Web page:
How An Animated Film Blurred The Lines Of Gender Norms In The Eastern World

How An Animated Film Blurred The Lines Of Gender Norms In The Eastern World

A review of Nora Twomey's "The Breadwinner."
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This past weekend I spent about two hours hunting for something to watch when I finally settled for an animated movie called "The Breadwinner." And boy, that was a rollercoaster ride. I can say that it's the most accurate depiction I have seen so far of a war-ravaged world.

The story is set in Afghanistan in a city overrun by the Taliban. It opens up with a young girl named Parvana who is seen selling a few articles of clothing with her father in a busy market. Parvana longingly stares at a handmade red dress on sale that she adores, but as her father justifies, there's no need for such items in their world. There's a fine line that must be drawn between necessities and wants, even for a child deprived of childhood too soon. Even simple dialogue such as "Anything written. Anything read," gives the viewer an insight into this dystopia. Something as basic as knowledge and literacy is highly valuable and assigned a price. It is also brought to the viewer's attention that no seller in the market can serve anything to a woman unless she is accompanied by a male from the household.

Parvana's father is arrested after being accused of unlawfully teaching the women in his house. Without any other older male figure in the house, Parvana disguises herself as a boy to provide for her family and to find a means to rescue her father. She uses her imagination to make up stories that give herself and her remaining family courage to part on this journey she has decided to embark on.

Even despite these few words I have summed up, the story cannot be merely summarized because missing any detail would unrightfully deprive the movie of its intricate story. The viewer is drawn in to realize the value of meager things that are basic to their lives, but for Parvana's world, those things are nothing short of a fantasy.

Something as simple as choosing the main character's name was involved in the story-making process as far as I can tell. "Parvana" is a name which means "butterfly." One can see how young Parvana transforms from a caterpillar into a butterfly by the end of the film.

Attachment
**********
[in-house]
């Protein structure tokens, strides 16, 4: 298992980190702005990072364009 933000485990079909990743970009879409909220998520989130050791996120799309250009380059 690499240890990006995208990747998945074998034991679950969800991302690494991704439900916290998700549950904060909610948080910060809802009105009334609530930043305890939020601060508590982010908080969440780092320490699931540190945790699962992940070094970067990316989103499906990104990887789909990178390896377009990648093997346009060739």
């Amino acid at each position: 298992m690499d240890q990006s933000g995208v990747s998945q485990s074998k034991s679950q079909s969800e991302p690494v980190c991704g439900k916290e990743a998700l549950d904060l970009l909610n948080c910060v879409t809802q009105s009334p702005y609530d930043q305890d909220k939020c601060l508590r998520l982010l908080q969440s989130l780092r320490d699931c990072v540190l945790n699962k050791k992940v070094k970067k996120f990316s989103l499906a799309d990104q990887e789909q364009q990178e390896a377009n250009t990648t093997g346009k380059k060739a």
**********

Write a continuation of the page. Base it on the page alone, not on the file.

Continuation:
Cover Image Credit: The Breadwinner / Trailer Addict

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17 'Winnie The Pooh' Quotes To Remember When You're About To Have A Final Exam Panic Attack

"People say nothing is impossible, but I do nothing every day."

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Stressed AF about finals?

Let Pooh take the wheel:

1. "You're braver than you believe and stronger and smarter than you think." 

2. "Think it over, think it under." 

3. "Rivers know this: there is no hurry. We shall get there some day." 

4. "People say nothing is impossible, but I do nothing every day." 

5. "It is more fun to talk with someone who doesn't use long, difficult words but rather short, easy words like "What about lunch?"

6.  "Think, think, think." 

7. "The nicest thing about the rain is that it always stops. Eventually." 

8. "Could be worse. Not sure how, but it could be." 

9. "To the uneducated, an A is just three sticks." 

10. "Home is the comfiest place to be." 

11. "So perhaps the best thing to do is to stop writing introductions, and get on with the book." 

12. "I must go forward to where I have never been instead of backwards where I have." 

13. "One of the advantages of being disorganized is that one is always having surprising discoveries." 

14. "Life is a journey to be experienced, not a problem to be solved." 

15. "It never hurts to keep looking for sunshine." 

16. "Sometimes, if you stand on the bottom rail of a bridge and lean over to watch the river slipping slowly away beneath you, you will suddenly know everything there is to be known."

17. My spelling is Wobbly. It's good spelling but it Wobbles, and the letters get in the wrong places."

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